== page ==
Now, we've shown that Facebook promotes captive content on its network ahead of content on the web, prohibits users from bringing open content into their network, warns users not to visit web content, and places obstacles in front of visits to web sites even if they've embraced Facebook's technologies and registered in Facebook's centralized database of sites on the web. [more inside]
posted by Kimberly
on Nov 22, 2011 -
Researchers at UCSD
have modified an MP3 file so that when it is played on a car's stereo system it modifies the stereo's firmware and opens up a security back door into the car's operating system. Using it, they were then able to control the door locks, the car ignition, and change the speedometer reading. [more inside]
posted by Chocolate Pickle
on Mar 13, 2011 -
Conficker C is scary as hell. Conficker C
represents a best-of-breed specimen of malware, with its swiss-army-knife-from-hell approach
to digging in, staying hidden, and making your life generally miserable. Telltale symptoms: you can't view such web sites as Microsoft.com, symantec.com, avast.com, or any other computer security-related sites the worm authors have thought to include in the blacklist; you can't run any of the superb Sysinternals utilities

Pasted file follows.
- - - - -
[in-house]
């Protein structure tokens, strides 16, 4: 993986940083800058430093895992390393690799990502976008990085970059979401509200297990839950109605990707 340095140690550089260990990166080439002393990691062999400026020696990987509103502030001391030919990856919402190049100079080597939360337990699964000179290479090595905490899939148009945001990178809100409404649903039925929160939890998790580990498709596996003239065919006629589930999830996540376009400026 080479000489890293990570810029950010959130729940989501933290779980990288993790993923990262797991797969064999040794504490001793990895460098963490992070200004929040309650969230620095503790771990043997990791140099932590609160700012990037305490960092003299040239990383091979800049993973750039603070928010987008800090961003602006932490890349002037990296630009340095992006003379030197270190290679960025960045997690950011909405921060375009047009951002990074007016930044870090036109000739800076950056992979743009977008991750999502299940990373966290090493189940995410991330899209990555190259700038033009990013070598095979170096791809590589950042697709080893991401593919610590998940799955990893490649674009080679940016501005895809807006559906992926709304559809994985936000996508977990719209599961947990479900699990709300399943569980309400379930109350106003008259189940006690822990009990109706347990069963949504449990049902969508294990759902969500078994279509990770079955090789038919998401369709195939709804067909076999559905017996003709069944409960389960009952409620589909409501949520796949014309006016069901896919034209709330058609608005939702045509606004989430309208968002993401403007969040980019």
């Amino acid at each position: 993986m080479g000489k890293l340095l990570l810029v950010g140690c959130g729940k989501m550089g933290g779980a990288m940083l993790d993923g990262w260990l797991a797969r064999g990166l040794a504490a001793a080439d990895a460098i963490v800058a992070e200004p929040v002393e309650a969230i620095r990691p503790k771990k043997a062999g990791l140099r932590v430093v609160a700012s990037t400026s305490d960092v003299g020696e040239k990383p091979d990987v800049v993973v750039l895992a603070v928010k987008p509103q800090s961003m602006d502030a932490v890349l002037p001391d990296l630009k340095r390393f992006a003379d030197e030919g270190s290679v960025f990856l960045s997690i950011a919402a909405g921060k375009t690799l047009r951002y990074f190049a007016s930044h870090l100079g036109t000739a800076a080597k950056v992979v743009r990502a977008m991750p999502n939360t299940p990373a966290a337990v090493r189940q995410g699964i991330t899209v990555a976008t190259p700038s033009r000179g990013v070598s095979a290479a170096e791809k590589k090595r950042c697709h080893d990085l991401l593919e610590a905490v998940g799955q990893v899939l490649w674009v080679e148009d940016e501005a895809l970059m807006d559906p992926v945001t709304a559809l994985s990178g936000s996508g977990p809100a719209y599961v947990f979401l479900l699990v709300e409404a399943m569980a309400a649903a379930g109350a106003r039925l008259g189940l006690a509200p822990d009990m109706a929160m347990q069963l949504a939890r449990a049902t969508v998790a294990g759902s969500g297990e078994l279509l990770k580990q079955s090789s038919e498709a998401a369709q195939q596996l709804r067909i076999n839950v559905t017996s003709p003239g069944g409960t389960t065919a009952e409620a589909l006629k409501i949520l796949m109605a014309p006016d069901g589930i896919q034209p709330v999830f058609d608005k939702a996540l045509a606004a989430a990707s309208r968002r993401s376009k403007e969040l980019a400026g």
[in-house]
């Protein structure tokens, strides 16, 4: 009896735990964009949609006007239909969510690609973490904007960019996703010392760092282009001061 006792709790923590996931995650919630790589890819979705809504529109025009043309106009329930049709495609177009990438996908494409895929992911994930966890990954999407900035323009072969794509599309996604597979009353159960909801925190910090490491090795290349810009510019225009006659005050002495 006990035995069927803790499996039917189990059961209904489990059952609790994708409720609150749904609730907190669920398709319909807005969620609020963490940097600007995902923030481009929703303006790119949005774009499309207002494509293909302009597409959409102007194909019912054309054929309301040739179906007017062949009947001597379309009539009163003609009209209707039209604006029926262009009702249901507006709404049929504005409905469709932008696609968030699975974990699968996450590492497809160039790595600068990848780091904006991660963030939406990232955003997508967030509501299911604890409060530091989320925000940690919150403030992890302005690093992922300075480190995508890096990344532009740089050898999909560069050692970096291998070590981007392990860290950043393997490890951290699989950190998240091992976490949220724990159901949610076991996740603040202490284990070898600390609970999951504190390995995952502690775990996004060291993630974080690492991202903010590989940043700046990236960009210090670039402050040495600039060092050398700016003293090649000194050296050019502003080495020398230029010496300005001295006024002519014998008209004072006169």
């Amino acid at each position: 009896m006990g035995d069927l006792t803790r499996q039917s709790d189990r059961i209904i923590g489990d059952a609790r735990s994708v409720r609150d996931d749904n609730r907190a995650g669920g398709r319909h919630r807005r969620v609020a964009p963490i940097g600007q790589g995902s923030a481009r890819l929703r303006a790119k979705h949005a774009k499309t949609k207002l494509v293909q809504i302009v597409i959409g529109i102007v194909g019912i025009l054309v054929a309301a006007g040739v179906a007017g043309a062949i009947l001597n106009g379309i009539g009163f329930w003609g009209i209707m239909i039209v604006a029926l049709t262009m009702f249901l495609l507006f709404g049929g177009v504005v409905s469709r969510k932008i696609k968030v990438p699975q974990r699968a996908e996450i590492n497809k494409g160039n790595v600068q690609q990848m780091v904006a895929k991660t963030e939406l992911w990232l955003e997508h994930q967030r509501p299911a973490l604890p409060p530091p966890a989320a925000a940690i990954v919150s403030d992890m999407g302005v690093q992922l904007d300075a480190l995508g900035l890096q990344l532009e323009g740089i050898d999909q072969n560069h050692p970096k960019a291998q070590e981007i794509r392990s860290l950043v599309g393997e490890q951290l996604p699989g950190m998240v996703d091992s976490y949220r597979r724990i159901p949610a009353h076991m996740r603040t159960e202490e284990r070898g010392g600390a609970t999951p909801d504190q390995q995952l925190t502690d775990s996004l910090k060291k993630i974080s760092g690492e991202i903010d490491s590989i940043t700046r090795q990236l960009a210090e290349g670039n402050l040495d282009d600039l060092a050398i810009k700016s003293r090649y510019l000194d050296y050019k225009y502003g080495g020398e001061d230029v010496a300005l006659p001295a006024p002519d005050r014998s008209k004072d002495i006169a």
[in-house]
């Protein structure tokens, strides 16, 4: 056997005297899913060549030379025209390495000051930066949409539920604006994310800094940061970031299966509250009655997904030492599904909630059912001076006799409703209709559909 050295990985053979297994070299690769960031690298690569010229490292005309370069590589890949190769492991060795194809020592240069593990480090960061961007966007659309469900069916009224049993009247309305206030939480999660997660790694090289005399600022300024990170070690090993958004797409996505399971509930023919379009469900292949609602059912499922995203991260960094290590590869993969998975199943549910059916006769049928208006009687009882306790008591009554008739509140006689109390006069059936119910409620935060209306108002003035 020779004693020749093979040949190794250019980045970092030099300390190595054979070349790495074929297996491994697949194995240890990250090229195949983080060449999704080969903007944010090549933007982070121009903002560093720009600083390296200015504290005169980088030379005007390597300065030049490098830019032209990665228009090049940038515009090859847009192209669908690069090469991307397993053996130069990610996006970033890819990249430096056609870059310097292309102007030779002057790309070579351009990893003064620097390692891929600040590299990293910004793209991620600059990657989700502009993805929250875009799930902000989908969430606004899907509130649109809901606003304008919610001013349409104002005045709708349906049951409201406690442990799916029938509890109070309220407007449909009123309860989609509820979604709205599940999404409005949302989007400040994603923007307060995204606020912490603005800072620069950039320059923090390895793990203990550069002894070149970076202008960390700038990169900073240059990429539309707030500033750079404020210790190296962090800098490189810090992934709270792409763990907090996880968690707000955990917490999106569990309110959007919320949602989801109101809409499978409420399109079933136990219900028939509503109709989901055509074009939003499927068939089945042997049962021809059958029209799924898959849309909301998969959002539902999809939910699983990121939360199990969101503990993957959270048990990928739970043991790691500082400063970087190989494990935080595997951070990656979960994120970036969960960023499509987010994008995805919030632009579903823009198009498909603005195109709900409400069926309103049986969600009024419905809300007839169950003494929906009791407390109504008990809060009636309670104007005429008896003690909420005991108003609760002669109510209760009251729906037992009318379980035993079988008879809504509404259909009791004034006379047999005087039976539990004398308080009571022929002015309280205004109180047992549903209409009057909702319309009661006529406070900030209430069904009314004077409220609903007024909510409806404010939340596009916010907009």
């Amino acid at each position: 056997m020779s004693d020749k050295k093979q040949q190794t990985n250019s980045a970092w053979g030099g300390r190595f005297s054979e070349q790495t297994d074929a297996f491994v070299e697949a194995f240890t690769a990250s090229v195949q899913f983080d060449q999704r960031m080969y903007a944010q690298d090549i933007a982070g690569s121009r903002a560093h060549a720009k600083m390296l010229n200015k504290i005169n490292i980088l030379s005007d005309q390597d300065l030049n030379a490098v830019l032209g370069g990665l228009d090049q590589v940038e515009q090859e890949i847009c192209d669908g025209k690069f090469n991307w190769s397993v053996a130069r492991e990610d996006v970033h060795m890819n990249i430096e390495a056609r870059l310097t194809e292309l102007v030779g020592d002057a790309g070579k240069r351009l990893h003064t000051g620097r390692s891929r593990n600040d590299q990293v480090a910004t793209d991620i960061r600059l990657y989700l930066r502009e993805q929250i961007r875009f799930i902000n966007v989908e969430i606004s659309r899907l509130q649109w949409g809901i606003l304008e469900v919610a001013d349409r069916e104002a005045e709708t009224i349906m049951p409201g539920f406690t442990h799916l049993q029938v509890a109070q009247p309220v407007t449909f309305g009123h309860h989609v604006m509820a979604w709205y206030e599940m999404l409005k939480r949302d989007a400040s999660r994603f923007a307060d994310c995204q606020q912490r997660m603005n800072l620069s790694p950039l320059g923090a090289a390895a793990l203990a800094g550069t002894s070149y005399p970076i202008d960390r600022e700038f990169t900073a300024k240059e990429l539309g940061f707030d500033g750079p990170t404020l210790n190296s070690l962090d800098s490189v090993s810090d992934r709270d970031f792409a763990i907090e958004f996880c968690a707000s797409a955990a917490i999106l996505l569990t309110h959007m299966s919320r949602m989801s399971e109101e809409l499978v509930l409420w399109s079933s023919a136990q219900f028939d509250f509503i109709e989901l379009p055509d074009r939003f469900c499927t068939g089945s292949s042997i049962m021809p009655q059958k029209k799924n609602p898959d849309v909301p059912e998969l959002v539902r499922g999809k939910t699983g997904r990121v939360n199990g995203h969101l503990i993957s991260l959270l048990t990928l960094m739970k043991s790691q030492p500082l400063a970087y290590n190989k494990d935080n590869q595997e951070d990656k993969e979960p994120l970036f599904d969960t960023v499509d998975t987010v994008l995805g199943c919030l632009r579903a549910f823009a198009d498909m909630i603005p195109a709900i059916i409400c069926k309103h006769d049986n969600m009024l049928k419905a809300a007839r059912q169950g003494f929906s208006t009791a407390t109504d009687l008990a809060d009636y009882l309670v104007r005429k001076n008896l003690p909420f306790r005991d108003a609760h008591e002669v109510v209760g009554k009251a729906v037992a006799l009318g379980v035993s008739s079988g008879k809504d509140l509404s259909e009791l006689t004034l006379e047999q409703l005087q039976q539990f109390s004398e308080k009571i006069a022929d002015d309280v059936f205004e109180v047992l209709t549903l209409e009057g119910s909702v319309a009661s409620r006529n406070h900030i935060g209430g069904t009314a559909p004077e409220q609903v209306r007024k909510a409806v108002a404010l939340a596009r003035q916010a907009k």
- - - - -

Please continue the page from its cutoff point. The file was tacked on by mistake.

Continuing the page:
, or many other utilities, because they get killed within a second of starting them up; your antiviral software is impotent. But none of that is the point of the worm. [more inside]
posted by e.e. coli
on Mar 21, 2009 -
Online communities to become more 'all-encompassing.'
If you join the SHC community on Sears.com, all web traffic to and from your computer thereafter will be copied and sent to a third party marketing research firm - including, for example, your secure sessions with your bank! The Sears.com proxy will send your logins and passwords along with a cleartext copy of all the supposedly secure data. But wait, it gets better
: you can only view the true TOS once the proxy has already been installed. [more inside]
posted by ikkyu2
on Jan 3, 2008 -
"In some cases,
there really is no way to recover without nuking the systems from orbit." -- Mike Danseglio, program manager in the Security Solutions group at Microsoft
posted by Steven C. Den Beste
on Apr 4, 2006 -
So if you run the CD in your personal computer, by the end of it, the Minnesota GOP will not only know what you think on particular issues, but also who you are.
So you finish, and then the phone rings. "Hello, Mr/Mrs. Voters, it's Joe and I notice you support gun control and the marriage amendment, would you like to donate some money to us?" That might startle the person who may have thought he/she was viewing the presentation in the privacy of the computer room. ...
posted by amberglow
on Feb 28, 2006 -
Microsoft's newest version of Windows....
billed as the most secure ever, contains several serious flaws that allow hackers to steal or destroy a victim's data files across the Internet or implant rogue computer software. The company released a free fix Thursday.
A Microsoft official acknowledged that the risk to consumers was unprecedented because the glitches allow hackers to seize control of all Windows XP operating system software without requiring a computer user to do anything except connect to the Internet.
posted by bkdelong
on Dec 20, 2001 -
Fight back against sneaky scumware
posted by cfj
on Aug 31, 2001 -